We’re back in the land down under, where beer does flow and men chunder. Specifically, we’re now on a road trip in the Northern Territory. We’ll see sights unique to Australia, enjoy experiences unique to The Territory and potentially learn words from about forty different local Aboriginal languages.
The first port of call as we left Darwin is a common place here in Aus but no longer seen in the UK. Woolworths provided some vittles for the next few days as well as a short, sharp kitchen knife, something missing from otherwise well-appointed Airbnbs.
I also bought Darwin’s only flynet, for Liesel, just in case. It took some tracking down and the bad news is, it’s attached to a baseball cap. But beggars can’t be fashionistas, as they say.
As I walked to the ATM, a man asked me where the post office is. I apologised for being only a visitor and then remembered that actually, we had some stuff to post too. Oh well, it’s all in the bowels of one of our bags, now. It can wait a few more days.
The one disappointing sight in Darwin was this.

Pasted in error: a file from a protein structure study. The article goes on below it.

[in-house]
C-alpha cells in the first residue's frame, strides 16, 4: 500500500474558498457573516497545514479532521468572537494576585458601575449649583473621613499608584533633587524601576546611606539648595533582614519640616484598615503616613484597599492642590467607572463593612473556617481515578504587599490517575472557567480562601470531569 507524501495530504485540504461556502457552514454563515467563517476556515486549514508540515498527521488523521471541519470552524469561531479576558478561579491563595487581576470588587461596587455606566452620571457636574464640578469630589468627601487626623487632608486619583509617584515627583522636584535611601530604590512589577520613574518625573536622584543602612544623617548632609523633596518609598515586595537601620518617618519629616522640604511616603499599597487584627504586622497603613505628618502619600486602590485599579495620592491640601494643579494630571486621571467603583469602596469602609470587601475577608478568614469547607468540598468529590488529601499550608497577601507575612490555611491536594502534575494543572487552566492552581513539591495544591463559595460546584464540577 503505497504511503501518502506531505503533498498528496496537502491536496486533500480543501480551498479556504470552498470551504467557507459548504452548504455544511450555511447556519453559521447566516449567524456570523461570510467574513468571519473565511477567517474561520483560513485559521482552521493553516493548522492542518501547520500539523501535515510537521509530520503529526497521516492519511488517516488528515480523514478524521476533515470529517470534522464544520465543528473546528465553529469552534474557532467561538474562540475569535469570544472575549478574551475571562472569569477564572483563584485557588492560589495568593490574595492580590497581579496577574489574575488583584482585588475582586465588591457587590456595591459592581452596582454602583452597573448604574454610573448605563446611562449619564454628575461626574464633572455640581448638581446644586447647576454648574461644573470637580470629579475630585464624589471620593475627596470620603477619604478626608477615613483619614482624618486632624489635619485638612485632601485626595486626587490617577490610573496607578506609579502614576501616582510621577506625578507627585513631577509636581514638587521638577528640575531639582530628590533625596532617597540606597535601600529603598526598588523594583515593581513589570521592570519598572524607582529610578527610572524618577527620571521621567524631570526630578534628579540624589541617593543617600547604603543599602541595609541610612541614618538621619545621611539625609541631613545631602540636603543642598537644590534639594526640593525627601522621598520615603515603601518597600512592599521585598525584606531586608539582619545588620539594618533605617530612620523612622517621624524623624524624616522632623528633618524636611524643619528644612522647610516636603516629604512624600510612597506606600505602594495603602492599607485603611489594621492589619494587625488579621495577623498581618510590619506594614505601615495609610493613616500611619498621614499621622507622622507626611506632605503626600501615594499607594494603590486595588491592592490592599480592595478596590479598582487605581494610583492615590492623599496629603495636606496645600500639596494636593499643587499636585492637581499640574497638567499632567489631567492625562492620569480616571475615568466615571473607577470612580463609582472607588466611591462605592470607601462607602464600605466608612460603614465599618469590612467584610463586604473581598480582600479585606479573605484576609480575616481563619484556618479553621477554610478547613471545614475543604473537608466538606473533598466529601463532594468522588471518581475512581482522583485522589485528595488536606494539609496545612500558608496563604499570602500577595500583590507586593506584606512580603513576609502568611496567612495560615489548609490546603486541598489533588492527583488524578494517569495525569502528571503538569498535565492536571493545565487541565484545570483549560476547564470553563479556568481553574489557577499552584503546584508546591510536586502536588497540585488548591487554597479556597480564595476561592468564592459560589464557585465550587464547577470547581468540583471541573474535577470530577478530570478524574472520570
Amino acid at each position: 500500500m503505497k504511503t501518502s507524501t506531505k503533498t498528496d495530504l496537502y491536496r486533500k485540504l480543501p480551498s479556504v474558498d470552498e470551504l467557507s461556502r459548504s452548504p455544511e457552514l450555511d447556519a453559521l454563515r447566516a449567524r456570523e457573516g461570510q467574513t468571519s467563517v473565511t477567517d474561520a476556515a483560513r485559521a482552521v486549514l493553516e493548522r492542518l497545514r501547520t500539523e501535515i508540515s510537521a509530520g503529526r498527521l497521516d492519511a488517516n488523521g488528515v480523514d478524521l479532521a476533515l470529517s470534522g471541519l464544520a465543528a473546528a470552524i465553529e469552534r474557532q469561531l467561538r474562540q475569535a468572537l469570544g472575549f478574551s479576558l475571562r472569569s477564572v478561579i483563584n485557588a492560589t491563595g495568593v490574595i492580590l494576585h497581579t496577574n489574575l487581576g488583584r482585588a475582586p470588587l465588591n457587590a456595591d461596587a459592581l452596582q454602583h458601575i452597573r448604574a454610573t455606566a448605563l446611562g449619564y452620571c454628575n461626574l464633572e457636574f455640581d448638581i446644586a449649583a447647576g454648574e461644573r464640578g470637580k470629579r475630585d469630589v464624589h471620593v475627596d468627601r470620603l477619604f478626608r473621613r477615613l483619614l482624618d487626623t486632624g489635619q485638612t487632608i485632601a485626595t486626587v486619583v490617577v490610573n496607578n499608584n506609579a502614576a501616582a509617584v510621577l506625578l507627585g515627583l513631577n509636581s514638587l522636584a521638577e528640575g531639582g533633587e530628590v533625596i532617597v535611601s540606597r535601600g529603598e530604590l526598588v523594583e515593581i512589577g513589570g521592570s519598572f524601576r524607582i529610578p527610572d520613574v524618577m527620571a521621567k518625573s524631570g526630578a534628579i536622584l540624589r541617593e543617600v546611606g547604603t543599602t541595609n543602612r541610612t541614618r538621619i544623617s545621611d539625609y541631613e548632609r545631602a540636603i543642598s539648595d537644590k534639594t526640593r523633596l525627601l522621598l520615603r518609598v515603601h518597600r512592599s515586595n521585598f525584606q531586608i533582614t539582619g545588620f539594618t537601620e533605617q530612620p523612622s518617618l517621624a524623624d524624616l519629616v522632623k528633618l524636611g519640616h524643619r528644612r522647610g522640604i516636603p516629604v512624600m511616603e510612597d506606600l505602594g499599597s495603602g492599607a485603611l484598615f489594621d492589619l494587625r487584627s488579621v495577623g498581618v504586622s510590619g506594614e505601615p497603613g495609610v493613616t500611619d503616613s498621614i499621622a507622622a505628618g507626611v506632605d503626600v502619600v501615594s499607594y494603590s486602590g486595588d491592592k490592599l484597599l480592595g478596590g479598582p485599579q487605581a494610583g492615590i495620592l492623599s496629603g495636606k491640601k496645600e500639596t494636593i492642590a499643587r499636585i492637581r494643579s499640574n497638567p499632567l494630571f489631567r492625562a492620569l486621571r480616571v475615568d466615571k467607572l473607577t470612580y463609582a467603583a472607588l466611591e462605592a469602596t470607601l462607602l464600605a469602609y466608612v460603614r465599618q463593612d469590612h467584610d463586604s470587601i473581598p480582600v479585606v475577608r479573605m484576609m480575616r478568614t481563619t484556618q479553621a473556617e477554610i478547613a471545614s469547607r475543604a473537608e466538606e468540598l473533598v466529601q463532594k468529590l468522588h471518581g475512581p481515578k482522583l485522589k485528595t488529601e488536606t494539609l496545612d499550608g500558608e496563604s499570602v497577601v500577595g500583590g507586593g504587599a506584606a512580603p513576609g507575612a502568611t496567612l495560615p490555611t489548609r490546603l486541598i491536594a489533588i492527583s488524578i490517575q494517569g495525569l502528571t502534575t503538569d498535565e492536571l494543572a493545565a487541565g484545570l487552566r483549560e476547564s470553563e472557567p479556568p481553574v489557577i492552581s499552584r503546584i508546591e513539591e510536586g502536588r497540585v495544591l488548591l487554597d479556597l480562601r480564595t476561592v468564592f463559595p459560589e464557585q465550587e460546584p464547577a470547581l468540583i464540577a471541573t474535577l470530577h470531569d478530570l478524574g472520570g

A row of three former flower beds by the looks of it, but now devoid of plants, just some rocks embedded on the otherwise flat surface. I think this is to deter homeless people from kipping there. It’s sited at the back of the Uniting Church which had so much else on offer to the community. Very sad.
As we drove out of the smallest Aussie capital, we passed by numerous termite mounds of various sizes. There seems to be no pattern to their location, out in the open, right up against trees, some in shade.
We enjoyed watching the birds of prey hovering and swooping: there must be some tasty titbits around. We couldn’t identify the birds sharing a carcass on the road, but they were like very large overgrown crows.
Humpty Doo is a lovely placename but we had no reason to stop there, with such a long drive ahead of us.
We turned off the Stuart Highway onto Highway 36. At least one sign said ‘A36’. And it was exactly the same as the A36 at home apart from there was much less traffic, there were no potholes, the sky was blue and there were termite mounds at the side of the road.
We stopped for a quick coffee at Allora Garden Nursery. Did I say quick? Make yourself a coffee and sit back, it’s a long story.